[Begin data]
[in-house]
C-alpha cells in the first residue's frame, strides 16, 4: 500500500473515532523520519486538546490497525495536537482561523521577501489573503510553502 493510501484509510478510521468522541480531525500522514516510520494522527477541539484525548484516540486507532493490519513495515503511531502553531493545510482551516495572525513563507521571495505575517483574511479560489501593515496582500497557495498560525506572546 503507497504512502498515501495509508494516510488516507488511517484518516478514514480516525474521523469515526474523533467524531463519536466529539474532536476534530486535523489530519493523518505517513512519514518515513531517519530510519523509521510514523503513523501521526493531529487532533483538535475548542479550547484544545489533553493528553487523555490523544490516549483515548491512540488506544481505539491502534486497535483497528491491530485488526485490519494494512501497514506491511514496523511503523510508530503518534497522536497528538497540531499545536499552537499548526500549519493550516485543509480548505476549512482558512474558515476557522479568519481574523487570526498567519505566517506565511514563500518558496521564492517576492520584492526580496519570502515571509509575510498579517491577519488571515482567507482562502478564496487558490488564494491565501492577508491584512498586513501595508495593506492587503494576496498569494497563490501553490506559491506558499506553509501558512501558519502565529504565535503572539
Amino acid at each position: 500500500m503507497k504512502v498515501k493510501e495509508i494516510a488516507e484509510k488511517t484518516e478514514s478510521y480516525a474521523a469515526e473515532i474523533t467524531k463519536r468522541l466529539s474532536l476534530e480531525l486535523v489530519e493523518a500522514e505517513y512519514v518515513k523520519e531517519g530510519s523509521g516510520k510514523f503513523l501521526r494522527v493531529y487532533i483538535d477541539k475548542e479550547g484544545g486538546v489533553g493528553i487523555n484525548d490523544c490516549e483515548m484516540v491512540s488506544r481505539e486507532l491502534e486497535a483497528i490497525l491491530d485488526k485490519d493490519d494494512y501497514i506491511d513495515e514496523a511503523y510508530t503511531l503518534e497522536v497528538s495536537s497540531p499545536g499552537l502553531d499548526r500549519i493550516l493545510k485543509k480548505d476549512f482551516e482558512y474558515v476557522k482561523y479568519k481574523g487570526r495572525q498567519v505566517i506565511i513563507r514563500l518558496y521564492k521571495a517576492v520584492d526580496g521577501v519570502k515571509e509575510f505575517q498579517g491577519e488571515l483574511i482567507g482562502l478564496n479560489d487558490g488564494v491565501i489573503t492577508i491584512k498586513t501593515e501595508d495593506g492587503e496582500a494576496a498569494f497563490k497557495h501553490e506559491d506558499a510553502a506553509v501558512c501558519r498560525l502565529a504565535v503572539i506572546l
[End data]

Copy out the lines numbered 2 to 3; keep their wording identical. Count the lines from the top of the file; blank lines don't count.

C-alpha cells in the first residue's frame, strides 16, 4: 500500500473515532523520519486538546490497525495536537482561523521577501489573503510553502 493510501484509510478510521468522541480531525500522514516510520494522527477541539484525548484516540486507532493490519513495515503511531502553531493545510482551516495572525513563507521571495505575517483574511479560489501593515496582500497557495498560525506572546 503507497504512502498515501495509508494516510488516507488511517484518516478514514480516525474521523469515526474523533467524531463519536466529539474532536476534530486535523489530519493523518505517513512519514518515513531517519530510519523509521510514523503513523501521526493531529487532533483538535475548542479550547484544545489533553493528553487523555490523544490516549483515548491512540488506544481505539491502534486497535483497528491491530485488526485490519494494512501497514506491511514496523511503523510508530503518534497522536497528538497540531499545536499552537499548526500549519493550516485543509480548505476549512482558512474558515476557522479568519481574523487570526498567519505566517506565511514563500518558496521564492517576492520584492526580496519570502515571509509575510498579517491577519488571515482567507482562502478564496487558490488564494491565501492577508491584512498586513501595508495593506492587503494576496498569494497563490501553490506559491506558499506553509501558512501558519502565529504565535503572539
Amino acid at each position: 500500500m503507497k504512502v498515501k493510501e495509508i494516510a488516507e484509510k488511517t484518516e478514514s478510521y480516525a474521523a469515526e473515532i474523533t467524531k463519536r468522541l466529539s474532536l476534530e480531525l486535523v489530519e493523518a500522514e505517513y512519514v518515513k523520519e531517519g530510519s523509521g516510520k510514523f503513523l501521526r494522527v493531529y487532533i483538535d477541539k475548542e479550547g484544545g486538546v489533553g493528553i487523555n484525548d490523544c490516549e483515548m484516540v491512540s488506544r481505539e486507532l491502534e486497535a483497528i490497525l491491530d485488526k485490519d493490519d494494512y501497514i506491511d513495515e514496523a511503523y510508530t503511531l503518534e497522536v497528538s495536537s497540531p499545536g499552537l502553531d499548526r500549519i493550516l493545510k485543509k480548505d476549512f482551516e482558512y474558515v476557522k482561523y479568519k481574523g487570526r495572525q498567519v505566517i506565511i513563507r514563500l518558496y521564492k521571495a517576492v520584492d526580496g521577501v519570502k515571509e509575510f505575517q498579517g491577519e488571515l483574511i482567507g482562502l478564496n479560489d487558490g488564494v491565501i489573503t492577508i491584512k498586513t501593515e501595508d495593506g492587503e496582500a494576496a498569494f497563490k497557495h501553490e506559491d506558499a510553502a506553509v501558512c501558519r498560525l502565529a504565535v503572539i506572546l